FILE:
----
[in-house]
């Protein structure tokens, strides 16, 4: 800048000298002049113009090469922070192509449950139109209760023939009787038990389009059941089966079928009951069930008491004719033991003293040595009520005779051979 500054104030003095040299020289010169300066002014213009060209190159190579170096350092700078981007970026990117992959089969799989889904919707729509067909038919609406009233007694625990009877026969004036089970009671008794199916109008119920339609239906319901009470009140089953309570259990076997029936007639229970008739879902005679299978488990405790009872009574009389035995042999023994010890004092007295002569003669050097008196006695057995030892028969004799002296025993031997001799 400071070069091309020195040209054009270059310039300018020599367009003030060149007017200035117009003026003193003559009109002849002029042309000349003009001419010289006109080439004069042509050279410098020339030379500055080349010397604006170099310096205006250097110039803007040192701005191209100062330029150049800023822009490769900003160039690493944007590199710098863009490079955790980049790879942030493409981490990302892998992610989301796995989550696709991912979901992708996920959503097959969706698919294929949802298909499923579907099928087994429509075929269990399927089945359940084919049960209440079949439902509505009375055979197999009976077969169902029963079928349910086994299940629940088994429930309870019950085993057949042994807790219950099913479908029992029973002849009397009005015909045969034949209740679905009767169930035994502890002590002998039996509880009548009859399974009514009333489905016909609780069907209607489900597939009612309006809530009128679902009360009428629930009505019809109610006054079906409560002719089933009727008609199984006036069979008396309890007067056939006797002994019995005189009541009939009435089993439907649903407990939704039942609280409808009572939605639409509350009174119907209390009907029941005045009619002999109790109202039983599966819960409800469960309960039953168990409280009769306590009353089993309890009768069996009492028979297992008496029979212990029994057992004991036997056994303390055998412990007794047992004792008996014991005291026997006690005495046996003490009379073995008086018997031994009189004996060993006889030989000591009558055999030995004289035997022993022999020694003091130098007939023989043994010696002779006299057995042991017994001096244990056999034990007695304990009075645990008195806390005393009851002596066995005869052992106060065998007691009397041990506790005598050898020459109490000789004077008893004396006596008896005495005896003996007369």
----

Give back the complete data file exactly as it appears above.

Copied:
[in-house]
């Protein structure tokens, strides 16, 4: 800048000298002049113009090469922070192509449950139109209760023939009787038990389009059941089966079928009951069930008491004719033991003293040595009520005779051979 500054104030003095040299020289010169300066002014213009060209190159190579170096350092700078981007970026990117992959089969799989889904919707729509067909038919609406009233007694625990009877026969004036089970009671008794199916109008119920339609239906319901009470009140089953309570259990076997029936007639229970008739879902005679299978488990405790009872009574009389035995042999023994010890004092007295002569003669050097008196006695057995030892028969004799002296025993031997001799 400071070069091309020195040209054009270059310039300018020599367009003030060149007017200035117009003026003193003559009109002849002029042309000349003009001419010289006109080439004069042509050279410098020339030379500055080349010397604006170099310096205006250097110039803007040192701005191209100062330029150049800023822009490769900003160039690493944007590199710098863009490079955790980049790879942030493409981490990302892998992610989301796995989550696709991912979901992708996920959503097959969706698919294929949802298909499923579907099928087994429509075929269990399927089945359940084919049960209440079949439902509505009375055979197999009976077969169902029963079928349910086994299940629940088994429930309870019950085993057949042994807790219950099913479908029992029973002849009397009005015909045969034949209740679905009767169930035994502890002590002998039996509880009548009859399974009514009333489905016909609780069907209607489900597939009612309006809530009128679902009360009428629930009505019809109610006054079906409560002719089933009727008609199984006036069979008396309890007067056939006797002994019995005189009541009939009435089993439907649903407990939704039942609280409808009572939605639409509350009174119907209390009907029941005045009619002999109790109202039983599966819960409800469960309960039953168990409280009769306590009353089993309890009768069996009492028979297992008496029979212990029994057992004991036997056994303390055998412990007794047992004792008996014991005291026997006690005495046996003490009379073995008086018997031994009189004996060993006889030989000591009558055999030995004289035997022993022999020694003091130098007939023989043994010696002779006299057995042991017994001096244990056999034990007695304990009075645990008195806390005393009851002596066995005869052992106060065998007691009397041990506790005598050898020459109490000789004077008893004396006596008896005495005896003996007369």